I was thinking today about who the Pittsburgh Steelers might take with their first-round pick, the 31st in the 2011 NFL Draft. (I try not to trouble myself with speculation beyond the first round, since so much beyond that point is dictated by exciting draft day trades, where teams shoot up or down the board to snatch players they covet or to extract maximum value out of their draft position. That, and I'm not particularly well-versed in fifth-round long snapper prospects, as there are so many hours in the day.)
Most NFL Draft prognosticators have Pittsburgh selecting a big man of some stripe at the end of the first round, and this makes plenty of sense. The 2010 season was characterized in part by injury after injury to the Steelers' offensive line and often-dubious line play; they lost their two starting tackles for the season, and right guard remains perhaps the weakest starting position on the roster. On the other side of the football, Pittsburgh's 3-4 defensive line is excellent but old - and not particularly deep.
The selections of defensive end Ziggy Hood in 2009 and center Maurkice Pouncey in 2010 have already signaled the organization's commitment to replenishing their talent up front, so the assumption that the trend will continue in 2011 is far from a foolish one.
Bear in mind that the Steelers' front office is renowned for keeping its palm off the panic button and selecting based on perceived need, especially when there's excellent talent and value at another, less obvious position staring them in the face. Now here's a question for you to ponder: What positions can we really rule out?
The answer, as I gave it more thought, turns out to be "not too many." Besides quarterback, running back, center, and wide receiver - where Pittsburgh has either quality starters, tremendous depth, or both - and positions that should never go in the first round (unless you're the Oakland Raiders), like kicker, punter, and fullback, the Steelers could surprise those of us who merely assume they'll snag a big man on Day One.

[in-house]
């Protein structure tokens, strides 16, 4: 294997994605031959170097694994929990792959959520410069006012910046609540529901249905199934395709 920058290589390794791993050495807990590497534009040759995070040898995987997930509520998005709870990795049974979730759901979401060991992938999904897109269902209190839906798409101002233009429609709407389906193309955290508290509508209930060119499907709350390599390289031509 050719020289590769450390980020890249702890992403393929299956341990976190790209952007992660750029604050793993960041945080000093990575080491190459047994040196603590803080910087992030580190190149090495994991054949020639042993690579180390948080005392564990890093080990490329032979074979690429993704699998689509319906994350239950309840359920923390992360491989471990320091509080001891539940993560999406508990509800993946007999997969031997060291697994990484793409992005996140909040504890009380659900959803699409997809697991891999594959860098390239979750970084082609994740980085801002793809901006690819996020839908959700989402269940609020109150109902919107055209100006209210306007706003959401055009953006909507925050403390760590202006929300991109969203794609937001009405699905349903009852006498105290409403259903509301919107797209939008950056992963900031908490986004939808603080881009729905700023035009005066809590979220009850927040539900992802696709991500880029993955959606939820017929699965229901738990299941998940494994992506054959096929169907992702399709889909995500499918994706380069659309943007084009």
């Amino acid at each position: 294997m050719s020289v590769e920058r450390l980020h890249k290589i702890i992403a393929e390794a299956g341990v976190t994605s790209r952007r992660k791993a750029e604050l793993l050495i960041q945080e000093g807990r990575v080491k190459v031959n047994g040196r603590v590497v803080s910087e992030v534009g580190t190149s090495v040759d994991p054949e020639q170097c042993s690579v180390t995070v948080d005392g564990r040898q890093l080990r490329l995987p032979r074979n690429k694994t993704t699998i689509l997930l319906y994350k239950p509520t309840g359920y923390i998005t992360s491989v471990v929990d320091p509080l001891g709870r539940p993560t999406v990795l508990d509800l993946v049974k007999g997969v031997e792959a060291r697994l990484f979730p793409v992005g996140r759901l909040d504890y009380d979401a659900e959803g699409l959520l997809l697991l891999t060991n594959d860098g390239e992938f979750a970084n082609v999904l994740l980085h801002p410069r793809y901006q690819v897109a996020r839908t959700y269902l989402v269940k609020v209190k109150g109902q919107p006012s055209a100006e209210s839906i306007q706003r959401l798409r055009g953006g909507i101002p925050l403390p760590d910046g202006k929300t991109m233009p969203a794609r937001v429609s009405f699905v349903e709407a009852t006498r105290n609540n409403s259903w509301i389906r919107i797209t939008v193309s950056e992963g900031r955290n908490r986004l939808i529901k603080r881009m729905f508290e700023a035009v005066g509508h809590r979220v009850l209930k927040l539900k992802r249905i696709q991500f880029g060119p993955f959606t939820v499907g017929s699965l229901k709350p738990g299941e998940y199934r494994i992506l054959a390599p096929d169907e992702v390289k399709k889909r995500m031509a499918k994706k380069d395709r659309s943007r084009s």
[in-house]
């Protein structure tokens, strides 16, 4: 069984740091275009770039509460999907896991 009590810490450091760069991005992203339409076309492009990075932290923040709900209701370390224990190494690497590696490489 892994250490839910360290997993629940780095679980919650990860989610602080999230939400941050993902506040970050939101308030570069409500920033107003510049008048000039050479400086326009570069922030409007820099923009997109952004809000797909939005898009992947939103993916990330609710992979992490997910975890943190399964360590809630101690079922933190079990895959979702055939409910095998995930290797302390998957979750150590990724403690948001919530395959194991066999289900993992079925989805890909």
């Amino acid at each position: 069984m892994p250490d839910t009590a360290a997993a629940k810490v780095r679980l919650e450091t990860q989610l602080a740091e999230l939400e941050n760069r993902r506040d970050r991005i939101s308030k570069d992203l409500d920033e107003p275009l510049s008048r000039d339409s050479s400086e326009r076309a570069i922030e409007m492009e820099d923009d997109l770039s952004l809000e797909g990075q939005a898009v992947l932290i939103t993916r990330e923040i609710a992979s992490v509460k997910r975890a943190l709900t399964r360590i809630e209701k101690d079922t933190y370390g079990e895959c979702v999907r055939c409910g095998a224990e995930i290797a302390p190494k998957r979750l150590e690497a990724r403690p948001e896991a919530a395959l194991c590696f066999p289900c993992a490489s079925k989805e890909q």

Don't get me wrong - at this pre-NFL-Combine juncture, I think it's likely that head coach Mike Tomlin, Director of Football Operations Kevin Colbert, and the rest of their staff will select one of the following big guys:
- Mike Pouncey, G - Florida
- Rodney Hudson, G - Florida State
- Nate Solder, T - Colorado
- Gabe Carimi, T - Wisconsin
- Derek Sherrod, T - Mississippi State
- Phil Taylor, DT - Baylor
- Stephen Paea, DT - Oregon State
- Cameron Heyward, DE - Ohio State
It's possible that the Steelers will view a couple of these guys, like Hudson, as second-round talents, and proceed accordingly.
Granted, conventional wisdom has produced quite a list of potentially valuable guys at positions of need, any of whom could be ripe for the picking at selection No. 31. But don't be surprised if the Steelers go with a cornerback (Brandon Harris - Miami; Jimmy Smith - Colorado; Aaron Williams - Texas) or a linebacker (Akeem Ayers - UCLA). Tomlin said recently that there's "no question" his organization will be examining this year's crop of cornerbacks carefully, given the impending free agent status of Ike Taylor and William Gay.
If a great talent begins to fall into the early or mid-20s, Pittsburgh won't be shy about pulling the trigger and trading up, as they did for wide receiver Santonio Holmes a few years ago. Alternatively, if the Steelers have a willing trade partner and think they'll be able to acquire more potential starters in the later rounds, Pittsburgh could trade down and target more positions during the second day of the draft. (This wouldn't be a bad strategy if they're particularly fond of the draft class, since so many of Pittsburgh's starters are entering the twilights of their careers.) A second-round safety would definitely be a possibility in such a scenario.
The front office has surprised even the most attentive fans before (hello, Rashard Mendenhall), and typically, Pittsburgh's picks have panned out. Sure, Colbert may use his first-round selection on a behemoth for his offensive or defensive line, and mock drafts are fun, don't get me wrong - but just don't pretend you know what he's thinking. (I sure don't.) Otherwise, you'd be the GM, wouldn't you?
We'll know more following this week's NFL Combine, when collegiate prospects showcase their raw skills, giving scouts (and fans) some hard data to sink their teeth into. Be sure to check back with SB Nation Pittsburgh for updates.